6. Is the air pollution making day to day life difficult? Judging from the AQI at the moment (, most of Taiwan except maybe the east coast is getting close to par with many parts of China. I don’t really care if it’s only for a year or two… but as I may want to put down roots eventually, it’s something to consider.

Any expert advice / experiences you could relate would be appreciated!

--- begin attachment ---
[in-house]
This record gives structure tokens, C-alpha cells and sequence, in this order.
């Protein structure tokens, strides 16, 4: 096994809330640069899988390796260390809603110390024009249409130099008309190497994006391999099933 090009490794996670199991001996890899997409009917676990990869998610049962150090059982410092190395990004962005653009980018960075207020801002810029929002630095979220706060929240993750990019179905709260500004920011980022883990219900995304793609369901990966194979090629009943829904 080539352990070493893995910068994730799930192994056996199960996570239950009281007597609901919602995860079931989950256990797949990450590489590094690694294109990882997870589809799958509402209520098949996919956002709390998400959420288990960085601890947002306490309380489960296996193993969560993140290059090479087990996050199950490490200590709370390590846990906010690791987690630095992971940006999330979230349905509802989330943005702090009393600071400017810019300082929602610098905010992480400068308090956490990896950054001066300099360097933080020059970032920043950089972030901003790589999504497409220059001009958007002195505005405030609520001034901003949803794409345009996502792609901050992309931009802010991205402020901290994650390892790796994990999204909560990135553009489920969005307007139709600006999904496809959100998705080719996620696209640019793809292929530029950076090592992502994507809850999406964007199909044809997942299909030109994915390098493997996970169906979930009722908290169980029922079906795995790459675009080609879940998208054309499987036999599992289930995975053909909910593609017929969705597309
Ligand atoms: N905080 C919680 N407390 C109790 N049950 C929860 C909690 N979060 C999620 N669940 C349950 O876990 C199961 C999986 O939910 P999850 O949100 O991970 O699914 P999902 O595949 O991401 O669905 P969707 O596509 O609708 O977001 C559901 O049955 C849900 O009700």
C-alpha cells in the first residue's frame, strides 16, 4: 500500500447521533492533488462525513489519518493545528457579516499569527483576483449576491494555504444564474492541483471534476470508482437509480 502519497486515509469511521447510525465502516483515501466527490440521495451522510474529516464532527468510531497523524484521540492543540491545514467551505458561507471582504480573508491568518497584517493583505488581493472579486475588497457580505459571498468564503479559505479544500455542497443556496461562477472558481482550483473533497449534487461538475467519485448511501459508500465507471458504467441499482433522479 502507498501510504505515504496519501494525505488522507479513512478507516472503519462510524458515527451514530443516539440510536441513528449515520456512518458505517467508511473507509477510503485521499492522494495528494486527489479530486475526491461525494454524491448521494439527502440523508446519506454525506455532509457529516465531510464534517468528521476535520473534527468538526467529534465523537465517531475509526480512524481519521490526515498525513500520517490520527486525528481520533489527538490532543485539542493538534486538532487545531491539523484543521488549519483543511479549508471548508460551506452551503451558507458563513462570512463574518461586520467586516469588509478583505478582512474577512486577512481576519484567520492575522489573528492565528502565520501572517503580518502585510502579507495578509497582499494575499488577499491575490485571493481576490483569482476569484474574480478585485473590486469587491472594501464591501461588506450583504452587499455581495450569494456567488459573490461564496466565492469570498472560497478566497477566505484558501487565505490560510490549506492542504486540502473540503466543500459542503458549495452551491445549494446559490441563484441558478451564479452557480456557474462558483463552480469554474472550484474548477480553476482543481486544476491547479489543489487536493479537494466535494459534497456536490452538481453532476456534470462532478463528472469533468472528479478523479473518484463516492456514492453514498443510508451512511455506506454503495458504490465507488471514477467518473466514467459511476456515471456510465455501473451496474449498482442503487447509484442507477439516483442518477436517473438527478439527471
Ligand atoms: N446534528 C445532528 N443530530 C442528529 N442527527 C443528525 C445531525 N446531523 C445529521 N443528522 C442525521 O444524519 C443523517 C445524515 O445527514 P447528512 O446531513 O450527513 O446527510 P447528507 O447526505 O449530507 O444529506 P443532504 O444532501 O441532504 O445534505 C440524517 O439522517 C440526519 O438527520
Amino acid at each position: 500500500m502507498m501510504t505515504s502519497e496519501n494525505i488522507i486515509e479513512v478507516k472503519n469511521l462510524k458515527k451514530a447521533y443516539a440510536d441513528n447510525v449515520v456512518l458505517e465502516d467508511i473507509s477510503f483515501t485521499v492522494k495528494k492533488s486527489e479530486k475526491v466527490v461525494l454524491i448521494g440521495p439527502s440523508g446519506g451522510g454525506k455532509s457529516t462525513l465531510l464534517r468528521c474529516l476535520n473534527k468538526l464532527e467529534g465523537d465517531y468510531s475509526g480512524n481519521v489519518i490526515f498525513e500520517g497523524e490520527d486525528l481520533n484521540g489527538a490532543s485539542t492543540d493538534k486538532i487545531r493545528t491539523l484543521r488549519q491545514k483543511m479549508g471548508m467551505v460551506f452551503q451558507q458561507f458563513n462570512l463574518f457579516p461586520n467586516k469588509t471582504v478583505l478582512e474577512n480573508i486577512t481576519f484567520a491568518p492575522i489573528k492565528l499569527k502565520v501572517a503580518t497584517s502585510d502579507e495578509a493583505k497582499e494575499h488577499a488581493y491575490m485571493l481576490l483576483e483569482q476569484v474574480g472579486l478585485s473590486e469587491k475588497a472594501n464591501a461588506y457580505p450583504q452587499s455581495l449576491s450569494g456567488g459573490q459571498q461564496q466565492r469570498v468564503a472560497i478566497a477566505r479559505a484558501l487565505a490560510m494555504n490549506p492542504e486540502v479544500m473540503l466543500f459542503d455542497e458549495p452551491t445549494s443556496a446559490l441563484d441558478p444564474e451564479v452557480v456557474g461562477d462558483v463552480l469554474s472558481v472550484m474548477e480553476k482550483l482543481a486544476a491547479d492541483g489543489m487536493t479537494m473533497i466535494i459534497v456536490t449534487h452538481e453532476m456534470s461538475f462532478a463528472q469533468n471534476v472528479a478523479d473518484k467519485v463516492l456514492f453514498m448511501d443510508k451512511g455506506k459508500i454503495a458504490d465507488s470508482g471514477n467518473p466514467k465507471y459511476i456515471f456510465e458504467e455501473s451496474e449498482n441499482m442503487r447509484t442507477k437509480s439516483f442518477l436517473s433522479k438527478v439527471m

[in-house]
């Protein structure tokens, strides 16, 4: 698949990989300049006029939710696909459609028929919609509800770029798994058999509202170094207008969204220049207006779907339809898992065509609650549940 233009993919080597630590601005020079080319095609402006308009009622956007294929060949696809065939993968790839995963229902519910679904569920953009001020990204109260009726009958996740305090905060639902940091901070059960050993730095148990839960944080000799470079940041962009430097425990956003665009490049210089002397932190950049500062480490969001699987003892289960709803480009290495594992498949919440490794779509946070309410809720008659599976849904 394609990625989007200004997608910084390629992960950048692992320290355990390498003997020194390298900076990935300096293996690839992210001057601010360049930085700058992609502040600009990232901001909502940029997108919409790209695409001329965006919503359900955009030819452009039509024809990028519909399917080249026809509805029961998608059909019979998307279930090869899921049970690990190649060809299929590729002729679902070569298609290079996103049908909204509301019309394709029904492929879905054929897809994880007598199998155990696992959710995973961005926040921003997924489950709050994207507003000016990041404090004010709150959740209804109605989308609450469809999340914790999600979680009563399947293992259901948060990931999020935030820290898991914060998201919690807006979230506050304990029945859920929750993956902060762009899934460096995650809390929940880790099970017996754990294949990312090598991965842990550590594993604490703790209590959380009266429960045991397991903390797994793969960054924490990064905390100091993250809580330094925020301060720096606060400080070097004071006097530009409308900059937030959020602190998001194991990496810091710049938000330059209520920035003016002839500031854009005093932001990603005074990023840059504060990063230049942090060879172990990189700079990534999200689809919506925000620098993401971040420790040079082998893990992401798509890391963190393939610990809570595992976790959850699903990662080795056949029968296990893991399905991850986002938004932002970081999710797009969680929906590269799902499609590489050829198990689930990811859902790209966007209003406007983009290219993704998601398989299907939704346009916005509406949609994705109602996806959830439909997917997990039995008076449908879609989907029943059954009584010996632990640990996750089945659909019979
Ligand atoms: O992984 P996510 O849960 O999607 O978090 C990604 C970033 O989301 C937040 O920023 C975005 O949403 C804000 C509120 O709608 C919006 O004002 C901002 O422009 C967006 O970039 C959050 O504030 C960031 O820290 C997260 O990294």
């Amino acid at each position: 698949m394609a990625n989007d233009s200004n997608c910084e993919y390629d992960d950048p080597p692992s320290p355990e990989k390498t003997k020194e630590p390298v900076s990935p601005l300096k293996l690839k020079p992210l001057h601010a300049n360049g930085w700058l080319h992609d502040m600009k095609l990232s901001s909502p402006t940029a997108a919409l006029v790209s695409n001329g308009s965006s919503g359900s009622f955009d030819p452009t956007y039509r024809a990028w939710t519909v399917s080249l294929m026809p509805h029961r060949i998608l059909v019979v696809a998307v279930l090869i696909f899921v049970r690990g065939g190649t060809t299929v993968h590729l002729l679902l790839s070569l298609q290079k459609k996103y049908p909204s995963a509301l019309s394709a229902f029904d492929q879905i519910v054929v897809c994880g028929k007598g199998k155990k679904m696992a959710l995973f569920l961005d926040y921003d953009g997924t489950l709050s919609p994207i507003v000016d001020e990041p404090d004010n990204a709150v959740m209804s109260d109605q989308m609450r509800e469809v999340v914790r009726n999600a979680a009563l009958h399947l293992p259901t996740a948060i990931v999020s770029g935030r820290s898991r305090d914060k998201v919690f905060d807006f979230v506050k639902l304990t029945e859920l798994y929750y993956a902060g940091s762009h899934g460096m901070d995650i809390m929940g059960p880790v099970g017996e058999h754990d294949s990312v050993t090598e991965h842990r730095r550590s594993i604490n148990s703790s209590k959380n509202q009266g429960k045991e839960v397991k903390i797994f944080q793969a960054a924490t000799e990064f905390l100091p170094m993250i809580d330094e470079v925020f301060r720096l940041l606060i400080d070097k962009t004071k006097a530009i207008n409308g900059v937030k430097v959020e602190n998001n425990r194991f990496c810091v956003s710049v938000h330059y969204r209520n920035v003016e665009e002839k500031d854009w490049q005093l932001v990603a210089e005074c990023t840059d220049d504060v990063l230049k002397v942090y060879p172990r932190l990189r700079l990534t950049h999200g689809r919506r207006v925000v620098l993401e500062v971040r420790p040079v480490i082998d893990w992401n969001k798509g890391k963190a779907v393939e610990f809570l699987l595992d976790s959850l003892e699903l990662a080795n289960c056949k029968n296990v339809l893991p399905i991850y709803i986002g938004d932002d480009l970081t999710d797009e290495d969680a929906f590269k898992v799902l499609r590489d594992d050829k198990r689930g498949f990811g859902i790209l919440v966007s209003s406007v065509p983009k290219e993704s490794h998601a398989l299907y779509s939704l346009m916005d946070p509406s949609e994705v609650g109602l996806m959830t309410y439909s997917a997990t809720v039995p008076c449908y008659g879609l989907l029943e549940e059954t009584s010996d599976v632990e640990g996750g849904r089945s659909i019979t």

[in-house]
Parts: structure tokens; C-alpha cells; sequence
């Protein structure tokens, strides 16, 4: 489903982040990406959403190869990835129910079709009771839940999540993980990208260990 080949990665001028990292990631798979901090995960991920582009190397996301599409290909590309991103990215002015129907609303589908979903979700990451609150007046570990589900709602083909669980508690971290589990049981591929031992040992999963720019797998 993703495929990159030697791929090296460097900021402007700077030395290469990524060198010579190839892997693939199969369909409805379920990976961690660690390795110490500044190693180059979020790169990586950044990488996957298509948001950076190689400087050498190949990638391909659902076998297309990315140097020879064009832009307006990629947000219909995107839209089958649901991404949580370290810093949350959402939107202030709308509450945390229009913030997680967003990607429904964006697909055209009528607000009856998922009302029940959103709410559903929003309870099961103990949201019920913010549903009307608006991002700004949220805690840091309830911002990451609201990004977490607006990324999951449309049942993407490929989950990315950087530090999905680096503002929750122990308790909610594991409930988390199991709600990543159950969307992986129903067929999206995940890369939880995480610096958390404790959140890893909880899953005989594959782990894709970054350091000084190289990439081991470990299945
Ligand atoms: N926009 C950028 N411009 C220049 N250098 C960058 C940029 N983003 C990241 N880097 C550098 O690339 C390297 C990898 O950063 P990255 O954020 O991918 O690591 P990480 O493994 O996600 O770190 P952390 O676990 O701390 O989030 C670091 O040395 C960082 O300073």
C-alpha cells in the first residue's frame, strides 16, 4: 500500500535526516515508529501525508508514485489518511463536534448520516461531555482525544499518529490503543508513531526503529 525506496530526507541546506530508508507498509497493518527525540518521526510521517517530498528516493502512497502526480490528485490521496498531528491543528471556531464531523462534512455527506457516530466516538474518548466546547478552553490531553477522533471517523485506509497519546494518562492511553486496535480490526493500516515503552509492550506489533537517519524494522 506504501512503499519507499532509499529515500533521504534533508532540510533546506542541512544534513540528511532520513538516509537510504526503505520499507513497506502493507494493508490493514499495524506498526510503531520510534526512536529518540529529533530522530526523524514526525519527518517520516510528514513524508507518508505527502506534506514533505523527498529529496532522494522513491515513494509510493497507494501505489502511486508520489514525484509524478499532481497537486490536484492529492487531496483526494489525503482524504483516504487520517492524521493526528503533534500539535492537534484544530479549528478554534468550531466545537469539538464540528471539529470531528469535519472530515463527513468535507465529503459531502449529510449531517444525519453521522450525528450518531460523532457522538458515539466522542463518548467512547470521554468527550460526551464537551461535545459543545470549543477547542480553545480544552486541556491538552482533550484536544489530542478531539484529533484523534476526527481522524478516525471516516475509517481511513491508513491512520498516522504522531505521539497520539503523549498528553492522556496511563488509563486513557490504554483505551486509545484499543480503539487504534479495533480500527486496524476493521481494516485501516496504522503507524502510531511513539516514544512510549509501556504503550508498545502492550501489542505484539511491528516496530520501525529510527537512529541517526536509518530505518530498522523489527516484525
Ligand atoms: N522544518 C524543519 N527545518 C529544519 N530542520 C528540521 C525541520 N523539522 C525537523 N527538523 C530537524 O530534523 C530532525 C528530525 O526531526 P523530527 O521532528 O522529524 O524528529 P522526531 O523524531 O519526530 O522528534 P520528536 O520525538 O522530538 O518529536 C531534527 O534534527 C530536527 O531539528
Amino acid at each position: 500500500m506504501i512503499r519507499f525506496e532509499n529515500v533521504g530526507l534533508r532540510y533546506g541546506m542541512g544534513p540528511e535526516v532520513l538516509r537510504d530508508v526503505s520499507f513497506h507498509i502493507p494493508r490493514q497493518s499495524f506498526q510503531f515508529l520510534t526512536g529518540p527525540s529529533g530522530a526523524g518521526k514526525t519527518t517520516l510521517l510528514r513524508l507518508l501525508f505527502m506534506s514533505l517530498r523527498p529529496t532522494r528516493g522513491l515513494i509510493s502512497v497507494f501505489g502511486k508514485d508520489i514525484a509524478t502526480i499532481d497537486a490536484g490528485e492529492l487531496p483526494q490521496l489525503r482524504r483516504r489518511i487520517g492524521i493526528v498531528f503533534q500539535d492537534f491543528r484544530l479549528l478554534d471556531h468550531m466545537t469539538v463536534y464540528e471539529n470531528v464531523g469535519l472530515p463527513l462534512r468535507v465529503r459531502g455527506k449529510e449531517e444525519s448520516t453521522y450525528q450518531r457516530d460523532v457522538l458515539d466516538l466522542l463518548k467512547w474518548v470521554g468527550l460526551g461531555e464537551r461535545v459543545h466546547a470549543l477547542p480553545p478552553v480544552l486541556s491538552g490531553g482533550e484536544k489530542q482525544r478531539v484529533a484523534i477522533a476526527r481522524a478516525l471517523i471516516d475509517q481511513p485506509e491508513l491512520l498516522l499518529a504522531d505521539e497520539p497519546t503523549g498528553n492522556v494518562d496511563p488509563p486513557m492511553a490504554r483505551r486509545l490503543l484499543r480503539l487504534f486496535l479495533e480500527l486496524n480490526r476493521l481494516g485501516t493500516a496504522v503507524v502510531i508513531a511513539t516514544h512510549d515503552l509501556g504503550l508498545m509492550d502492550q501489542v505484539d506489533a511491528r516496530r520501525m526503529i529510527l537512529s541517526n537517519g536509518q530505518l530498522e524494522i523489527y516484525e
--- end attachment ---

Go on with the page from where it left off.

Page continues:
Hello chaps.

I’m currently an English teacher in Korea. Apart from the pay and food, I would like to know how Taiwan compares to Korea as I would be interested in Teaching in Taiwan next year. Please be brutally honest, I would like to know the very worst aspects and best prospects in comparison to Korea.